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speaking from my own experience not only, but from the experience of others, when I say that you are reasonable in a larger number of cases than the capitalists. I am not saying these things to them personally yet, because I have not had a chance; but they have to be said, not in any spirit of criticism, but in order to clear the atmosphere and come down to business. Everybody on both sides has now got to transact business, and a settlement is never impossible when both sides want to do the square and right thing.
Moreover a settlement is hard to avoid when the parties can be brought face to face. I can differ from a man much more radically when he is not in the room than I can when he is in the room, because then the awkward thing is, he can come back at me and answer what I say. It is always dangerous for a man to have the floor entirely to himself. Therefore we must insist in every instance that the parties come into each other's presence and there discuss the issues between them and not separately in places which have no communication with each other. I always like to remind myself of a delightful saying of an Englishman of the past generation, Charles Lamb.10 He stuttered a bit, and once when he was with a group of friends he spoke very harshly of some man who was not present. One of the friends said, “Why, Charles, I didn't know that you knew So-andso." "O-o-oh," he said, “I-I d-d-don't; I-I can't h-h-hate a m-m-man I-I know.” There is a great deal of human nature, of very pleasing human nature, in the saying. It is hard to hate a man you know. I may admit, parenthetically, that there are some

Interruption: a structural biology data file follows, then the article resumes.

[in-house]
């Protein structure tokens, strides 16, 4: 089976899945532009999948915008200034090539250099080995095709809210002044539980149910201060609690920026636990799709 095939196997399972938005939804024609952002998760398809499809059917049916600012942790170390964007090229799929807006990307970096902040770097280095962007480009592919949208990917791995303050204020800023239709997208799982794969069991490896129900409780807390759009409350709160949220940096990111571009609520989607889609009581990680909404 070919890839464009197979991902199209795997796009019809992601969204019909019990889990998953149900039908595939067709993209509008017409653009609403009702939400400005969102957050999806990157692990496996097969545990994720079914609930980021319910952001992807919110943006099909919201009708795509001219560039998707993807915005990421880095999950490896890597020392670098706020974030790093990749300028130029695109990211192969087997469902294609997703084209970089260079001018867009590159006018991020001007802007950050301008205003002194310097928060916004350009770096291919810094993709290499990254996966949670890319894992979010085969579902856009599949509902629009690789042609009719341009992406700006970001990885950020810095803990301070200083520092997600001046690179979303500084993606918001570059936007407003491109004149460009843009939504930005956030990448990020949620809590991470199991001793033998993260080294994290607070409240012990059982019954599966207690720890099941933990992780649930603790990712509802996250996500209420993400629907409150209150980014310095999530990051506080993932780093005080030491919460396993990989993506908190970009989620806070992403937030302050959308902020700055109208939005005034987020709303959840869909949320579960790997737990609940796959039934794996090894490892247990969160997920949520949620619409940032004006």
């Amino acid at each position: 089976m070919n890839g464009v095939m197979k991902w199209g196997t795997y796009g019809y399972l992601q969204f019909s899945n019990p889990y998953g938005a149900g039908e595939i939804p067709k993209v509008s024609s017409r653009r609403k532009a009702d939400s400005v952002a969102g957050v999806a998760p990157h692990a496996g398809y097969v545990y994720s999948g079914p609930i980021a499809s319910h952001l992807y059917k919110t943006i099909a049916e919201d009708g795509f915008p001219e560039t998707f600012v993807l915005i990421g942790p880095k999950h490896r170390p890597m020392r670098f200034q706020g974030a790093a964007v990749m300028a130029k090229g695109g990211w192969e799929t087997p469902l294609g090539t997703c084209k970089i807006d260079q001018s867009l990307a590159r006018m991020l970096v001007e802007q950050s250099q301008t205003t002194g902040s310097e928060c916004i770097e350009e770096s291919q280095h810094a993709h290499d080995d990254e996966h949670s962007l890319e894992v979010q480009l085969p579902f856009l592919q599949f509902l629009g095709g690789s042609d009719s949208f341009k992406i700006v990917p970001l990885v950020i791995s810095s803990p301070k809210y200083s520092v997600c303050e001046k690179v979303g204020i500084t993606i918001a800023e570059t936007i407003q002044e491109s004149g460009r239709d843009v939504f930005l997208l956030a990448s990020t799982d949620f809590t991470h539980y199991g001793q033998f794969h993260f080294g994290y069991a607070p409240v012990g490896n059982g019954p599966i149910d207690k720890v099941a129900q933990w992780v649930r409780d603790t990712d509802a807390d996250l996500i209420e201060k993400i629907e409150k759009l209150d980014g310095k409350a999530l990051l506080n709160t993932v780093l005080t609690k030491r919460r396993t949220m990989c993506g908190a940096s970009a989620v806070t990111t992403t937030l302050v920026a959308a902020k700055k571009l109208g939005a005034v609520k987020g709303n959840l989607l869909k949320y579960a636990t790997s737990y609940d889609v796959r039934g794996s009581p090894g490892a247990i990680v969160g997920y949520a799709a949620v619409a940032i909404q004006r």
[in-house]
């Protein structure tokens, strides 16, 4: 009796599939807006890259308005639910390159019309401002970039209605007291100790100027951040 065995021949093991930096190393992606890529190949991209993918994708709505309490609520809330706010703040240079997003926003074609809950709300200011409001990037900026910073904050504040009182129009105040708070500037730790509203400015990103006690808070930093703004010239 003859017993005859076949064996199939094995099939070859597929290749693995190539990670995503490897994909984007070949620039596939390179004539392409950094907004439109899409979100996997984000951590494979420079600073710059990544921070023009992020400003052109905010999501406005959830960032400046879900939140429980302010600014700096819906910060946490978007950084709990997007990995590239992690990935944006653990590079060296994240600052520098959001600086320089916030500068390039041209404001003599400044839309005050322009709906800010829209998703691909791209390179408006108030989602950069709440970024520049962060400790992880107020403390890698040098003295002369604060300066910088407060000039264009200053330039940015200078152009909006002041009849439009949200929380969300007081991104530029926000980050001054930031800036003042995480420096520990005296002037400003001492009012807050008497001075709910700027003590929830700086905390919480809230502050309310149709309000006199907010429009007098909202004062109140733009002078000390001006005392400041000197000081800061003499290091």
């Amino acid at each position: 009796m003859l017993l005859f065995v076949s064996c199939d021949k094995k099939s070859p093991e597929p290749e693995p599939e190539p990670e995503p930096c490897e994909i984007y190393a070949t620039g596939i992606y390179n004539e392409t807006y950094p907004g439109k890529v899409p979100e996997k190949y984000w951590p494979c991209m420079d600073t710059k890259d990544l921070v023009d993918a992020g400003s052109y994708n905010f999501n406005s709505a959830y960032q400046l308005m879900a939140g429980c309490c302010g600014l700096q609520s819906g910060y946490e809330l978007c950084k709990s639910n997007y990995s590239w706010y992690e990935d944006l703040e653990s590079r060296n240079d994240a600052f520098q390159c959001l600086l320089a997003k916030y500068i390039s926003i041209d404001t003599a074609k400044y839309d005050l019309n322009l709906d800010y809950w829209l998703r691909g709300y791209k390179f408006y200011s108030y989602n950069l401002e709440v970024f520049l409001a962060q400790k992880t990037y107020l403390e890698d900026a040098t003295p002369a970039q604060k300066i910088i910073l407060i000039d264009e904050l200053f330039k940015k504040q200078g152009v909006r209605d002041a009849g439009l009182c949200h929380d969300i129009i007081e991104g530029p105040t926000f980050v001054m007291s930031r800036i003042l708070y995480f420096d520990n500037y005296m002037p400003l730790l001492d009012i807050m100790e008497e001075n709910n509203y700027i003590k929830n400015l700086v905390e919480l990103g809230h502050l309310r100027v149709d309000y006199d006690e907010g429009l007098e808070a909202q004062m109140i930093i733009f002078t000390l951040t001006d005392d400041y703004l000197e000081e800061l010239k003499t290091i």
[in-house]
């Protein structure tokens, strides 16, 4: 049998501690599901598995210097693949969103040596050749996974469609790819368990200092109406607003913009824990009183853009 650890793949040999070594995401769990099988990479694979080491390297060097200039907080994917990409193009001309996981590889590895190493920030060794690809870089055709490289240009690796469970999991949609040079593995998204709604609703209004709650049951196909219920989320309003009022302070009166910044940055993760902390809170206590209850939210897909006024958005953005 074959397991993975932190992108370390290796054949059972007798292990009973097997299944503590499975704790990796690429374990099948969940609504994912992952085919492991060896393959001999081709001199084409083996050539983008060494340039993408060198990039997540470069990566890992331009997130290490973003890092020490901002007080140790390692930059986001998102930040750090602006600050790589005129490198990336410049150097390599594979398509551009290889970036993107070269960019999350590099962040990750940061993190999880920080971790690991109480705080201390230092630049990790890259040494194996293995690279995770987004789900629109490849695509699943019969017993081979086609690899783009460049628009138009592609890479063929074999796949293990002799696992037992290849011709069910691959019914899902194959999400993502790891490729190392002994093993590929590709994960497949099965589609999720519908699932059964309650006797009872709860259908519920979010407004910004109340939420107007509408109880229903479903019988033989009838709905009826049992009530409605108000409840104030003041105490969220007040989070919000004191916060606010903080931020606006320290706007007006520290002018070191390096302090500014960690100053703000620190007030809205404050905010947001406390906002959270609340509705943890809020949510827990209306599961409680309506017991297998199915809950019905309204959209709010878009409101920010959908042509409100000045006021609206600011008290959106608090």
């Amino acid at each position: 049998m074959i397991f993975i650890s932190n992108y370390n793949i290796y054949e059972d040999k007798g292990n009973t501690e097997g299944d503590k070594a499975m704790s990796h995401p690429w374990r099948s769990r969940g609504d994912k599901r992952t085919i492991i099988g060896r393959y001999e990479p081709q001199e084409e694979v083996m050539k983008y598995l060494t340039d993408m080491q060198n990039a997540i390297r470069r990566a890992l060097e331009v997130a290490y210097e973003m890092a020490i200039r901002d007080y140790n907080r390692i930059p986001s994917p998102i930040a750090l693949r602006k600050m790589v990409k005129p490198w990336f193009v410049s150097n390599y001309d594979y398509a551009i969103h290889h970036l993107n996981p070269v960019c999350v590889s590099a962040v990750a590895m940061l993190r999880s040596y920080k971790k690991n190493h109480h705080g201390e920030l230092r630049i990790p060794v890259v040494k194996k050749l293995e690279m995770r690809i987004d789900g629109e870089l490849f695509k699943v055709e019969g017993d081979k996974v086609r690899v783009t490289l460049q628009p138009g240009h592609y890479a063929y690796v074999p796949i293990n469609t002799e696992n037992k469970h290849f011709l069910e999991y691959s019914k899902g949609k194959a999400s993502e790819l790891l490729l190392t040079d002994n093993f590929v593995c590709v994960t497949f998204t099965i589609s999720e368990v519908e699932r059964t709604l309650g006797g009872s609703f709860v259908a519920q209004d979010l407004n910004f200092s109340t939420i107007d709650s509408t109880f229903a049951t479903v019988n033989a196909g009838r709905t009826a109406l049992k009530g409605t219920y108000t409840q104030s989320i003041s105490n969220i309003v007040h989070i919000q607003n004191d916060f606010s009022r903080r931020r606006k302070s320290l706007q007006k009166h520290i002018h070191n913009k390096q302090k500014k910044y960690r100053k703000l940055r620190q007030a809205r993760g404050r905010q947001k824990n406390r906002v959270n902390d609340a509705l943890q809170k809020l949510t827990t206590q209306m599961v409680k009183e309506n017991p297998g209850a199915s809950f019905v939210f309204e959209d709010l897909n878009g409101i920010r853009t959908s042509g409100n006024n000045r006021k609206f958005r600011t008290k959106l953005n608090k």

politicians whose methods I do not at all believe in, but they are jolly good fellows, and if they only would not talk the wrong kind of politics with me, I should love to be with them.
So it is all along the line, in serious matters and things less serious. We are all of the same clay and spirit and we can get together if we desire to get together. Therefore, my counsel to you is this: Let us show ourselves Americans by showing that we do not want to go off in separate camps or groups by ourselves, but that we want to coöperate with all other classes and all other groups in the common enterprise which is to release the spirits of the world from bondage. I would be willing to set that up as the final test of an American. That is the meaning of democracy. I have been very much distressed, my fellow citizens, by some of the things that have happened recently. The mob spirit is displaying itself here and there in this country. I have no sympathy with what some men are saying, but I have no sympathy with the men who take their punishment into their own hands; and I want to say to every man who does join such a mob that I do not recognize him as worthy of the free institutions of the United States. There are some organizations in this country whose object is anarchy and the destruction of law, but I would not meet their efforts by making myself a partner in destroying the law. I despise and hate their purposes as much as any man, but I would respect the ancient processes of justice; and I would be too proud not to see them done justice, however wrong they are.